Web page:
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11/3/2013 10:00:36 AM -
How to write a motivational self-help article

I’ve written here previously regarding the propensity of people involved with the fitness industry to be obsessed with self-help books and articles to the point of excluding all other types of reading materials from their lives. When I criticize people for this, it’s only one man’s opinion, and nothing more, so take what I say with a big grain of salt. I just think that if you can recite Tony Robbins and Stephen R. Covey at length off the top of your head, but you have no clue who Charles Dickens and James Joyce are, you’ve got issues—but that’s just me.

What I want to address today is one thing that really bothers me about most of the self-help material I see that’s actually written by people in the fitness industry. First, I’ll issue something of a disclaimer before I start critiquing anyone, and say that there is a good bit of high-quality material out there from people who really do know how to help others. I know plenty of people in this industry who’ve been through some serious shit, survived, and went on to be successful in their careers and lives. Some of these people have written about it, and you can learn from them.

Dave Tate is obviously one of these people. Growing up, the guy was labeled as mentally challenged, and nobody in a position of authority thought he’d ever amount to jack shit. After years of struggle, Dave figured out strategies for learning and success, and he’s gone on to build a very, very successful business. He’s written two books—along with literally hundreds of educational articles—that pretty much outline how he did this. They’re all worth reading.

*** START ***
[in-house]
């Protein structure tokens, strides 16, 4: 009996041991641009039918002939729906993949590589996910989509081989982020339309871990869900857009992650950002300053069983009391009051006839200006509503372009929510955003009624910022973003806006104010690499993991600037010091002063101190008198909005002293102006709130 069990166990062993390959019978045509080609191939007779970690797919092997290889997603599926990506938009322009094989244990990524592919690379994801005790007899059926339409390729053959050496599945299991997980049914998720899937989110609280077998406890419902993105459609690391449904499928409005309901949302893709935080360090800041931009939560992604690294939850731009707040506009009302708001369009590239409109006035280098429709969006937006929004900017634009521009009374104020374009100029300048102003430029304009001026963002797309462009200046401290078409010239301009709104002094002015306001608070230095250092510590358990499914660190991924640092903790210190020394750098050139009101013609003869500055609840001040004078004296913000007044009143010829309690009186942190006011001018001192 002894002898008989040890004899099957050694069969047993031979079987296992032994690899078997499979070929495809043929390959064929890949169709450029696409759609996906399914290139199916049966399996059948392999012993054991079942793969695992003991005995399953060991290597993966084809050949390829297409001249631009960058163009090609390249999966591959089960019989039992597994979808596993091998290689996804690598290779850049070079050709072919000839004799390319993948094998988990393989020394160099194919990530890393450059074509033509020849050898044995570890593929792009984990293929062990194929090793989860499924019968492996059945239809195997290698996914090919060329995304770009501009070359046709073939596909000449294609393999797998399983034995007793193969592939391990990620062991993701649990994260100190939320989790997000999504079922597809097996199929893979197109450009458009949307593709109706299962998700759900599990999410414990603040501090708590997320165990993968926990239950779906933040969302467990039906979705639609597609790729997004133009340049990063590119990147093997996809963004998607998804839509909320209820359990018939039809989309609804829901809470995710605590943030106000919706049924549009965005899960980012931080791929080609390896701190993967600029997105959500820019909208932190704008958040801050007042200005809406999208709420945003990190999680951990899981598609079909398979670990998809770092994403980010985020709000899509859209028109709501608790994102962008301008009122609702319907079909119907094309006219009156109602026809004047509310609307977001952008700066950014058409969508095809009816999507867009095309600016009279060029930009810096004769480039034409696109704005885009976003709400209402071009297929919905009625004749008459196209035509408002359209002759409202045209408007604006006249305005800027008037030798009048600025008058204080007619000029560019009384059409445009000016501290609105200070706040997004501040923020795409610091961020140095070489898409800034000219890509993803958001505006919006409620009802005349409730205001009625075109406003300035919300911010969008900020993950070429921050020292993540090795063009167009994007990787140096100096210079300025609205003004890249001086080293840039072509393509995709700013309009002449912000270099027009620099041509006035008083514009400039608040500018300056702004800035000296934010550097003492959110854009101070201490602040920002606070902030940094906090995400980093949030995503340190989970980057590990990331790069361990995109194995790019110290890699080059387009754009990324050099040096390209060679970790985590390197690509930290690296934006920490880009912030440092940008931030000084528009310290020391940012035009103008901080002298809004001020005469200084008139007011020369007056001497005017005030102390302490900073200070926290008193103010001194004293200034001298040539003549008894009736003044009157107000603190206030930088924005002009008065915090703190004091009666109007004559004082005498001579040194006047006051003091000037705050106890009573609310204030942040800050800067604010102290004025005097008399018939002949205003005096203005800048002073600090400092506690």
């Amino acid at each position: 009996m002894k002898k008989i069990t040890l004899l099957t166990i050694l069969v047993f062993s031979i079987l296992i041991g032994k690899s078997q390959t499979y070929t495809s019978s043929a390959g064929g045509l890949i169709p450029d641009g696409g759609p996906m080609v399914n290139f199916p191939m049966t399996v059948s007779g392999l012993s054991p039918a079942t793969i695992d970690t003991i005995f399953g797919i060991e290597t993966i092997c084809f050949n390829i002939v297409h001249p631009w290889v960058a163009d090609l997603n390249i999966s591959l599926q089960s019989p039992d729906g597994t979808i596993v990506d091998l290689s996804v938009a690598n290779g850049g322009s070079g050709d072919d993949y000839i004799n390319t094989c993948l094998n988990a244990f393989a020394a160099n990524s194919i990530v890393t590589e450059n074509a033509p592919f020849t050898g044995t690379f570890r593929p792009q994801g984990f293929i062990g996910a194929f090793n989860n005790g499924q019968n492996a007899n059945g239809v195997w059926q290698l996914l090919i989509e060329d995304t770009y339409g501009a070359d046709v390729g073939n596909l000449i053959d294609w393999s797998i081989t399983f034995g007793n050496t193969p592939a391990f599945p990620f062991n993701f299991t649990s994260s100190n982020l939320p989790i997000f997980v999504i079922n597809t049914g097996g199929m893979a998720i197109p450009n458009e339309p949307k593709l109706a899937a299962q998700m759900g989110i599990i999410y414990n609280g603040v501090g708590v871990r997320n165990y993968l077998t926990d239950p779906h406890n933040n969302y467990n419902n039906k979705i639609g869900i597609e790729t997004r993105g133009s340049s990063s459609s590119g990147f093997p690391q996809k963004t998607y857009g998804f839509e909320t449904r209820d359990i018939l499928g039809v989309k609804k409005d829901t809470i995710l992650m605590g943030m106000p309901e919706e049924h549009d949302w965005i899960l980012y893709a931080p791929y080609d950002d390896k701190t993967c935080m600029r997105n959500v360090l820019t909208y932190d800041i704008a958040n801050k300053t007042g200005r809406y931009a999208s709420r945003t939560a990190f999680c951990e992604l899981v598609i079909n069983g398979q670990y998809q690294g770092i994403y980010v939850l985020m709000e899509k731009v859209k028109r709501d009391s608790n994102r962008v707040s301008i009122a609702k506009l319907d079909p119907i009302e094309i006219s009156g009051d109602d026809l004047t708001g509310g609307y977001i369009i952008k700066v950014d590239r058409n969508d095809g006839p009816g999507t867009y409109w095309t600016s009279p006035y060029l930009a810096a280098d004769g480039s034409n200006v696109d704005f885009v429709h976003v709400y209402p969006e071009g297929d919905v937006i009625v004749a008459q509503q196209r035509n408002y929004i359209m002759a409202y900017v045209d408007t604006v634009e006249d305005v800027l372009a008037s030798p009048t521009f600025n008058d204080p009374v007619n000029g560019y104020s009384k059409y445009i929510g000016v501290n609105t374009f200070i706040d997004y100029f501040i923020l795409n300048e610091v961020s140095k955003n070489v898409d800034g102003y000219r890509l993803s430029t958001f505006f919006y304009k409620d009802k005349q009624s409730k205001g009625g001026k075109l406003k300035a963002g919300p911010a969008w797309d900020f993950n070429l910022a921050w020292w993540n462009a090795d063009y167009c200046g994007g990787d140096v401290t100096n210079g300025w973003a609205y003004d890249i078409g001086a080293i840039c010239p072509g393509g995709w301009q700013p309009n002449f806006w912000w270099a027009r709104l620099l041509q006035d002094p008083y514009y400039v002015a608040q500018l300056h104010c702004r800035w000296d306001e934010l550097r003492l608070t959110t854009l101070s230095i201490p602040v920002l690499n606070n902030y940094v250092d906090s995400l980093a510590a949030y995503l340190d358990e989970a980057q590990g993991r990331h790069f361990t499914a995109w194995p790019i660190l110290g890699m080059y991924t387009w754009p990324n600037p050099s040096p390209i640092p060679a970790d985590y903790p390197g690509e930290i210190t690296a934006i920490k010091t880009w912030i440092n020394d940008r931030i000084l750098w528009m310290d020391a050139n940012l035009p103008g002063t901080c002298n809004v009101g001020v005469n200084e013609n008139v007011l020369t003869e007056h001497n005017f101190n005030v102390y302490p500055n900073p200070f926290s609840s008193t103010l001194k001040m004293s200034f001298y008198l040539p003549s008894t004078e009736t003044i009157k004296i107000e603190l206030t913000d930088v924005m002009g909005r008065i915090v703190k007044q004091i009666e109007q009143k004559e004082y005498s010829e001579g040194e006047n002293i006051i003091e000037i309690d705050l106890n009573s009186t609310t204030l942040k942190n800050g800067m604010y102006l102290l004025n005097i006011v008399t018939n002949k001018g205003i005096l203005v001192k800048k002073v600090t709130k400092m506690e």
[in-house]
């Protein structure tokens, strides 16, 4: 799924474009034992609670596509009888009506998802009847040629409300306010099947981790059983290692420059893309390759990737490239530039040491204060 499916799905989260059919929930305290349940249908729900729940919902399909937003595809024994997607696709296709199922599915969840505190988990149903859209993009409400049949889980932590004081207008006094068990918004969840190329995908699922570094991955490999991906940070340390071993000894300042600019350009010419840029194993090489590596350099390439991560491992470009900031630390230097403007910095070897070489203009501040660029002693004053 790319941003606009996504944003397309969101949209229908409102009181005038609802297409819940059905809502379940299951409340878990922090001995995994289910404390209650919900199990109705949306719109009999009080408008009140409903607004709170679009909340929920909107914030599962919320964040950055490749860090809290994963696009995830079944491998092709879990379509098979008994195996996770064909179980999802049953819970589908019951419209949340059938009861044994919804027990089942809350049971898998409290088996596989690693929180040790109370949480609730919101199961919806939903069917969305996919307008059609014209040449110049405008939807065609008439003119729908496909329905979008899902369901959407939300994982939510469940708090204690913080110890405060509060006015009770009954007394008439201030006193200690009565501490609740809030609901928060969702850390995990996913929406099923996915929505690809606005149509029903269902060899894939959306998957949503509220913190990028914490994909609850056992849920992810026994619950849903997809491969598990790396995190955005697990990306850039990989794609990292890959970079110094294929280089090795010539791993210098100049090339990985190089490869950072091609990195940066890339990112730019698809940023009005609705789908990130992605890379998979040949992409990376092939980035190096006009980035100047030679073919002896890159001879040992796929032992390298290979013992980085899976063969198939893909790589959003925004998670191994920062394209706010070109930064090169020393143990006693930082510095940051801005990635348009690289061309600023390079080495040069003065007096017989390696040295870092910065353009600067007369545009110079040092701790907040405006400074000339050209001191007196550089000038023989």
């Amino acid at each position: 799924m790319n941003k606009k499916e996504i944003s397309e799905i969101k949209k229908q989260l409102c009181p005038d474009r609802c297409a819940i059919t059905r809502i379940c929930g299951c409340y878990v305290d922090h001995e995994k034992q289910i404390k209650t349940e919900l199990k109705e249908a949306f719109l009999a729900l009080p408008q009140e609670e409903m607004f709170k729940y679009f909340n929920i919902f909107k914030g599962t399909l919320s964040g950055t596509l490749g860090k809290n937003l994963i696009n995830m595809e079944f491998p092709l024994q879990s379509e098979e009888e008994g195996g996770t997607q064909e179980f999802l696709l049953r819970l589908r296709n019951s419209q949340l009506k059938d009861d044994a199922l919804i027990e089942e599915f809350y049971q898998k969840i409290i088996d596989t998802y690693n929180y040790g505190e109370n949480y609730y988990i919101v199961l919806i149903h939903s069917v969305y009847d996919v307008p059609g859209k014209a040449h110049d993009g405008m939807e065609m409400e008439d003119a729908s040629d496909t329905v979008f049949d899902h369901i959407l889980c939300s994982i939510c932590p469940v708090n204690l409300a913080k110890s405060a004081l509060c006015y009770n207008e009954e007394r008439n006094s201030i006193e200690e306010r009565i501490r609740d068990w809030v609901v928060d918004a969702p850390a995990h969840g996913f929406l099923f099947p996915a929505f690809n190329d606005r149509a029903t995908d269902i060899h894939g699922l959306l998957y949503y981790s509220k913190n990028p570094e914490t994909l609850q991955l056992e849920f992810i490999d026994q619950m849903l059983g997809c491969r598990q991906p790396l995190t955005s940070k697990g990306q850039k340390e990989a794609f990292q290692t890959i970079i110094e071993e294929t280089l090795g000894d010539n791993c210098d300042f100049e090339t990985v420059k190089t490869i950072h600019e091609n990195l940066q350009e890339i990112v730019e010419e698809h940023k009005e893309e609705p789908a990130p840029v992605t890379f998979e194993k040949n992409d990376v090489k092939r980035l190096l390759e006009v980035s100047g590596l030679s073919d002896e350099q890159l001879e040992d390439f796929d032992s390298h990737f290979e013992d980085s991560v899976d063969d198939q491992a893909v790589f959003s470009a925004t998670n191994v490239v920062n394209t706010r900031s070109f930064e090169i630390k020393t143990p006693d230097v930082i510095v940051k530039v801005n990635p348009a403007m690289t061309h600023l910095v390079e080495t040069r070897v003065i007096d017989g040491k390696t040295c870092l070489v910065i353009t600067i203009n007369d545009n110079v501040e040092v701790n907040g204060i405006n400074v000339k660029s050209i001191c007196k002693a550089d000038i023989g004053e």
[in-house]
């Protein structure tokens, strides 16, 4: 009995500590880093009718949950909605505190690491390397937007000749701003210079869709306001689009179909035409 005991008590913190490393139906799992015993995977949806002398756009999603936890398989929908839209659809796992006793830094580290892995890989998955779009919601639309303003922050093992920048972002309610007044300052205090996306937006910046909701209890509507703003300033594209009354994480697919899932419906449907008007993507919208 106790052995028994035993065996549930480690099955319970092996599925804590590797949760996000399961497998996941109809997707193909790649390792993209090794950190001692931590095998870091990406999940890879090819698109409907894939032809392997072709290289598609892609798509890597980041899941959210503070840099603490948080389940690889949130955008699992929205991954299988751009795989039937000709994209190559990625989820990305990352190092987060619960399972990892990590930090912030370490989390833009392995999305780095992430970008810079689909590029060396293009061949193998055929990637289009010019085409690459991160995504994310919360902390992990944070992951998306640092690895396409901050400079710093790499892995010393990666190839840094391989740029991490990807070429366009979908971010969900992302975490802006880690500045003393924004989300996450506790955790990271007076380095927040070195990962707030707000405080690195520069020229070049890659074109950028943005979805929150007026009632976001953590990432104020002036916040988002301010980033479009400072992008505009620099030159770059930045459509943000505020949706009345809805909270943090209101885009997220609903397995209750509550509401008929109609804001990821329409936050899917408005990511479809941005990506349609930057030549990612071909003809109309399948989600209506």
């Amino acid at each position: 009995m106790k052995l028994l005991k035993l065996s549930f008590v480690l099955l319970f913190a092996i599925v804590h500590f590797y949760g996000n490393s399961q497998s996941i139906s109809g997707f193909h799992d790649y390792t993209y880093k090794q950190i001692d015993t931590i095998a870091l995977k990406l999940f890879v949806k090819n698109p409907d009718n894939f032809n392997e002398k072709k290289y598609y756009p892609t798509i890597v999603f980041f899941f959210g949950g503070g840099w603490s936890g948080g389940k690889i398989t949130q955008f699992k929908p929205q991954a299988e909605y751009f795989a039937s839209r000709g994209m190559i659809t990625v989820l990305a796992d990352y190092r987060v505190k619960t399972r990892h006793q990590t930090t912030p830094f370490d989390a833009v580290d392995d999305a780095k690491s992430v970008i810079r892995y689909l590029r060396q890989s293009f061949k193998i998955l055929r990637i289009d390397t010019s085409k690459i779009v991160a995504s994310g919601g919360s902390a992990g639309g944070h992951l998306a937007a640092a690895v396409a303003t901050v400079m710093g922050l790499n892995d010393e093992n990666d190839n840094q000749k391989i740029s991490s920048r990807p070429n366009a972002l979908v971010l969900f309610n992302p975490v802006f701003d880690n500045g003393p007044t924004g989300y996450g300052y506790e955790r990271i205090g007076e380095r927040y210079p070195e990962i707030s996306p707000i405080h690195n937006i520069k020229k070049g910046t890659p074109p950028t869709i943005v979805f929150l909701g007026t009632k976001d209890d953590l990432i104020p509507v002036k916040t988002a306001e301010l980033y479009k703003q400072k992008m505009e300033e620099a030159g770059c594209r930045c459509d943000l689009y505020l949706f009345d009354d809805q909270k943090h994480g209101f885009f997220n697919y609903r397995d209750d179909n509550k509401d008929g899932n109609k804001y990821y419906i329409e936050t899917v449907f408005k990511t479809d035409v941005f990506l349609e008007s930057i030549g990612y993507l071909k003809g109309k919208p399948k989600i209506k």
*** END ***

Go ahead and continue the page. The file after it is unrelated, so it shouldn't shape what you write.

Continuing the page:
There are plenty of others who’ve done the same thing. As for the rest, however, there are a few aspects lacking in their writings, and I think these things prevent others from truly getting the message the authors of these pieces are trying to get across.

The most glaring weakness I see in all this material is a complete and total lack of specifics. If you line up twenty fitness industry self-help articles in a queue and read them all, I’d wager nineteen of them will tell you that success, whether we’re talking about financial independence or the building of a stable, happy family, involves getting up early in the morning and working as hard as you can until late at night. Nineteen out of twenty will tell you that you have to learn how to be “comfortable with being uncomfortable,” and then they’ll throw in a quote by Muhammad Ali about how his fights were won “far away from the gym.”

This sort of thing can be very inspiring if you need immediate motivation to complete a hard task at the moment you’re reading them, but the problem here is that they don’t tell you how to complete that task. That’s the problem I see with most self-help books, too. They’ll give you the means to motivate yourself, and they’ll offer some very inspiring stories of people who’ve managed to succeed despite long odds, but the trouble here is they don’t tell you, step by step, how to do it.